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Colleges start new academic programs

Inside Higher Ed - Fri, 04/24/2020 - 00:00
  • Carthage College is starting a sports management track in its master of science in business program.
  • Linfield College is starting an online master of science in nursing.
  • MiraCosta College is starting an associate degree for transfer and a certificate of achievement in social work and human services that is completely online.
  • University of Maine at Farmington is starting a master of arts in counseling psychology with an emphasis in creative arts.
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Chronicle of Higher Education: Transitions: Emory U. and U. of Colorado at Denver Select New Chief Executives

Gregory L. Fenves, president of the University of Texas at Austin, will become president of Emory.

Chronicle of Higher Education: Here’s a List of Colleges’ Plans for Reopening in the Fall

We’re tracking whether institutions expect to have in-person or online-only classes or some mix of the two. Tell us what your campus is doing.

Chronicle of Higher Education: Could Coronavirus Antibody Tests Really Help Colleges Reopen in the Fall?

A few major universities have proposed using such tests to monitor the health of a student body. But there are many unknowns.

Chronicle of Higher Education: The New Tenured Radicals

After years of standing on the sidelines in the fight for adjuncts’ rights, more tenured professors are entering the fray. Are they too late?

Chronicle of Higher Education: Why Is Zoom So Exhausting?

During our seclusion due to the coronavirus, videoconferencing seems like the closest thing to holding a meeting or teaching a class face to face. Maybe that’s part of the problem.

U Auckland retains top spot in Impact Rankings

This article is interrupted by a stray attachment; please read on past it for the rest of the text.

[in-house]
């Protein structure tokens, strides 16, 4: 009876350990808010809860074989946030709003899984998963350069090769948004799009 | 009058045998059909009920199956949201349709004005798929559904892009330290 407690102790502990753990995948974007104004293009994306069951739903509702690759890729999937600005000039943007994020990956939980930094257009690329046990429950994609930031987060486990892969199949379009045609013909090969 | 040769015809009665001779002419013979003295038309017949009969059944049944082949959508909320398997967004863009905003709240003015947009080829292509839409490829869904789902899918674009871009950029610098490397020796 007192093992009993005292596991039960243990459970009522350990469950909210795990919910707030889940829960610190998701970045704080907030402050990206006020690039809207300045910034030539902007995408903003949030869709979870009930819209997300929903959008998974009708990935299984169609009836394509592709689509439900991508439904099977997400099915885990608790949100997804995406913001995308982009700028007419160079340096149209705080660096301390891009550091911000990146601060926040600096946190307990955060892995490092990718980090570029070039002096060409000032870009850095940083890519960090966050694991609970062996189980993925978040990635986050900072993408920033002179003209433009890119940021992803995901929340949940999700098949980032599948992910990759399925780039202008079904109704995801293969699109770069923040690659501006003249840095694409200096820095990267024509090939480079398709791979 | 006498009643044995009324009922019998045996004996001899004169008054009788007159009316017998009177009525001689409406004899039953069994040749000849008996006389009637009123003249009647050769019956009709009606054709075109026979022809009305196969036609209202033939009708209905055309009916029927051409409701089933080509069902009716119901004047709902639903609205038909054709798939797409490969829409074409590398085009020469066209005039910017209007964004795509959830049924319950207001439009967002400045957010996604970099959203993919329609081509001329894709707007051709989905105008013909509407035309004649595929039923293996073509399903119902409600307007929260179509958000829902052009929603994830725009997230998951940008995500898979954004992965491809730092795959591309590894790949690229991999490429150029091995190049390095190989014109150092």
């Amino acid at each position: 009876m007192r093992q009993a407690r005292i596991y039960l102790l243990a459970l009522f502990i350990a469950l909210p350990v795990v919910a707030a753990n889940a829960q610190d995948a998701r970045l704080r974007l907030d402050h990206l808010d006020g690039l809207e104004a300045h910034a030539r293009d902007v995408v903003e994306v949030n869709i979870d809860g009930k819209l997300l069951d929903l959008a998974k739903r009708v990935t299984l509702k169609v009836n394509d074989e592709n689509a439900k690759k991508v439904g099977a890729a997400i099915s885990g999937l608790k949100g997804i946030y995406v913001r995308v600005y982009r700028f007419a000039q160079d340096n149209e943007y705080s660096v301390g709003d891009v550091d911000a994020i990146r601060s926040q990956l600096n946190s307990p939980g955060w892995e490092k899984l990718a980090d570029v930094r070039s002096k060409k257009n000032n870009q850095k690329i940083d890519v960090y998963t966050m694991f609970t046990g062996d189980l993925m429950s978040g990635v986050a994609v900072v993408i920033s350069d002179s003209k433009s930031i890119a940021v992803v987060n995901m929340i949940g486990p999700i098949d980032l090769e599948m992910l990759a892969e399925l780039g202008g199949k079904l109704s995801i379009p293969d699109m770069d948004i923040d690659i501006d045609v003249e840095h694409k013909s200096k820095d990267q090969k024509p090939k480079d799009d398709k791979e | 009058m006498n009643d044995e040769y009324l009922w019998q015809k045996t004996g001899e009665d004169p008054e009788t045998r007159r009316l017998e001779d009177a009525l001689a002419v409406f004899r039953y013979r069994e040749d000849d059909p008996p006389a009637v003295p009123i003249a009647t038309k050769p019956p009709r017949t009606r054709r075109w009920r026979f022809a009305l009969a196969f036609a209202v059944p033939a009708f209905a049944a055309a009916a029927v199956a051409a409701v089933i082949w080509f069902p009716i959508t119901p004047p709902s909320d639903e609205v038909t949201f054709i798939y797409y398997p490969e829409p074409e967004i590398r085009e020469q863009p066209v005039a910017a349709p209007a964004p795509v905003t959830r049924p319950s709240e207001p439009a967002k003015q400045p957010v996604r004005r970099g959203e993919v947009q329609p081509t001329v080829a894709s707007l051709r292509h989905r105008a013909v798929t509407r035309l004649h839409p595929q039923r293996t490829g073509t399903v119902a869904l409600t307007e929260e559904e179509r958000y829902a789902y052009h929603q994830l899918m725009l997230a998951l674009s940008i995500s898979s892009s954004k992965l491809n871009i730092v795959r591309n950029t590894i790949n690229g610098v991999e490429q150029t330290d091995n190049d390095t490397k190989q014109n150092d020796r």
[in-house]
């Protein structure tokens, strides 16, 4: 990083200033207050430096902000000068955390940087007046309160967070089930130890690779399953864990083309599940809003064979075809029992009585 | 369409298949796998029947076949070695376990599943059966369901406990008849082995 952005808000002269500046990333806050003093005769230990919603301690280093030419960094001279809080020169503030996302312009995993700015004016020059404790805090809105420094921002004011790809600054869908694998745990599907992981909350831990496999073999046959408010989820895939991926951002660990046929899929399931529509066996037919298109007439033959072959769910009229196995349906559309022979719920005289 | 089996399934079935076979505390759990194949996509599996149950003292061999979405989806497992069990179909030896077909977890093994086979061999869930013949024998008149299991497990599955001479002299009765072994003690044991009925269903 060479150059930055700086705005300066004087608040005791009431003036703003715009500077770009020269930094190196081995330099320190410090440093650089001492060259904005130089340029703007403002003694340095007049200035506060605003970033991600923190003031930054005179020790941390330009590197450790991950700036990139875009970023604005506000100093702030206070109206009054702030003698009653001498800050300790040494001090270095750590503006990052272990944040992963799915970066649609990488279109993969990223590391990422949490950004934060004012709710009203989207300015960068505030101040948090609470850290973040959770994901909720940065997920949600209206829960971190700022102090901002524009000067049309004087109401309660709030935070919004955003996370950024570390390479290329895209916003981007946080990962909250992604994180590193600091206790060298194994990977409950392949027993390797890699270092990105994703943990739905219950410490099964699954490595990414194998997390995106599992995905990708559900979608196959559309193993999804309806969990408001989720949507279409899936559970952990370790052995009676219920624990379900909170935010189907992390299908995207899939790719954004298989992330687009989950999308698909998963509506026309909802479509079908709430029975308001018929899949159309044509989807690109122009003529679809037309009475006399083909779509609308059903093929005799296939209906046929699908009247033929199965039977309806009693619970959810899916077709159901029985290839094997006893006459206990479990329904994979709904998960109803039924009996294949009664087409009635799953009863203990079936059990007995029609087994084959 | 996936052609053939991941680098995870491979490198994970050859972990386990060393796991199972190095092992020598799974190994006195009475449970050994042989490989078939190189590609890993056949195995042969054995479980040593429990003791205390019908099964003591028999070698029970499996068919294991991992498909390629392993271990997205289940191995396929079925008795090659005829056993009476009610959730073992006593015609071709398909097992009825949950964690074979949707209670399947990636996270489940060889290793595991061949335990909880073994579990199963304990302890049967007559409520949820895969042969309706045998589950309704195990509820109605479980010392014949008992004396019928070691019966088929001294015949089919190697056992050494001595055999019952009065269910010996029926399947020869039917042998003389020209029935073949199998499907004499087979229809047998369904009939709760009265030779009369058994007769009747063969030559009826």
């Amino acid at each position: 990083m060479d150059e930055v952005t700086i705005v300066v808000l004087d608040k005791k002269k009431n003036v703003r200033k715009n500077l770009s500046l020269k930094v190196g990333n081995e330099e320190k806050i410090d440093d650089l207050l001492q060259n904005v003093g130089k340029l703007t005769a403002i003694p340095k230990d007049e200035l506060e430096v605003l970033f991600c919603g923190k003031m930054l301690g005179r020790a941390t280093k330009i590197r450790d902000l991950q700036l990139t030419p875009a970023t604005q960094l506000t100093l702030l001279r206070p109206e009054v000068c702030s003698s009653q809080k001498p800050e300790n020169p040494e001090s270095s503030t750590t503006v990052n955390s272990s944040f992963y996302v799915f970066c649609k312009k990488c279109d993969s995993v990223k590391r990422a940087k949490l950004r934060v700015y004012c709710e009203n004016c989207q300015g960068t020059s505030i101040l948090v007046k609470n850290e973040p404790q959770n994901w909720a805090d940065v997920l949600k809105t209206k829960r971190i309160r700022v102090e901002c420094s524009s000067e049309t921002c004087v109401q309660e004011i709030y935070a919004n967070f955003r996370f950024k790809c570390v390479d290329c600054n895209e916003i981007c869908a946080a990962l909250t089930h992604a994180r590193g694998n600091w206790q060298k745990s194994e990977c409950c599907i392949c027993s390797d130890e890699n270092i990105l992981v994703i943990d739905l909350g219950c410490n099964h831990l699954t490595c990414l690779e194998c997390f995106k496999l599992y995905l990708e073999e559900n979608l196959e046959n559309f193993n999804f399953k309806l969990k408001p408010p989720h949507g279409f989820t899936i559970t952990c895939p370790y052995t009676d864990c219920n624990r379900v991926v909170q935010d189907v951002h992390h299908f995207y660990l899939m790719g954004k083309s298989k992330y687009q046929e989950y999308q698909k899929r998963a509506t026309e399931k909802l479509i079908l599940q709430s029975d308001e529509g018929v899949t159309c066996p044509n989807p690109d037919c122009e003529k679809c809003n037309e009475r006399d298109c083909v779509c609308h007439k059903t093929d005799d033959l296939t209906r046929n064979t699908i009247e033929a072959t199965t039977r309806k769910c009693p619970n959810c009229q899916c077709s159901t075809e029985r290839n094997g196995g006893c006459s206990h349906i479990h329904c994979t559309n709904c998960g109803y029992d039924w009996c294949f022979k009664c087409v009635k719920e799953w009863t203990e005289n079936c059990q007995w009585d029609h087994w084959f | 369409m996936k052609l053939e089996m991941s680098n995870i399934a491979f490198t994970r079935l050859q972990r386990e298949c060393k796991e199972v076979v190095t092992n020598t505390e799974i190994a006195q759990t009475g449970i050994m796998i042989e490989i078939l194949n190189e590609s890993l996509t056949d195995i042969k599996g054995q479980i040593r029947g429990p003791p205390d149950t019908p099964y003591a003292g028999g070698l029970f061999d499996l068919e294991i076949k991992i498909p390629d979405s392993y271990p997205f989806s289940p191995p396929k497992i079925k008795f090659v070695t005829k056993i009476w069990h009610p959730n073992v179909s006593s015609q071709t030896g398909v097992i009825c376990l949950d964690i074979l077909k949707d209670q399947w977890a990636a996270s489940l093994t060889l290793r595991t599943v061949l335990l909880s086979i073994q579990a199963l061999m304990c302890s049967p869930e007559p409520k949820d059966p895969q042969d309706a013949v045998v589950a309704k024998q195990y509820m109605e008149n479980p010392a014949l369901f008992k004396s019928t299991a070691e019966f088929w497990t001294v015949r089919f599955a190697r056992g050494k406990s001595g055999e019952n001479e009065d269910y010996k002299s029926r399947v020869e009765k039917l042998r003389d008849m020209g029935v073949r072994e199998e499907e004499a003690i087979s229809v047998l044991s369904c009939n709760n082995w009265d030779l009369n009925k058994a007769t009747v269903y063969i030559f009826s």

The PIE News - Thu, 04/23/2020 - 09:37

Australasian universities have topped the second edition of Times Higher Education’s Impact Rankings, which assess the social and economic impact of universities using metrics based on the UN’s Sustainable Development Goals.

New Zealand’s University of Auckland took the number one spot for a second consecutive year, while the top four was rounded out by Australian institutions: the University of Sydney, Western Sydney University and La Trobe University.

“The contribution universities make has never been more important”

The global ranking was launched in 2019 to measure the broader impact of universities and highlight the work that demonstrates the differences they can make such as providing inclusive and equitable quality education, achieving gender equality, and championing environmental sustainability.

Universities are assessed against each of the 17 SDGs, which were adopted by the UN in 2015 to provide a framework for developing the world in a sustainable way.

“Placing first overall for the second year running reaffirms the University of Auckland’s strong commitment to sustainability and making a positive social impact through its partnerships, research, teaching, operations, community engagement and knowledge transfer,” a statement from the University of Auckland read.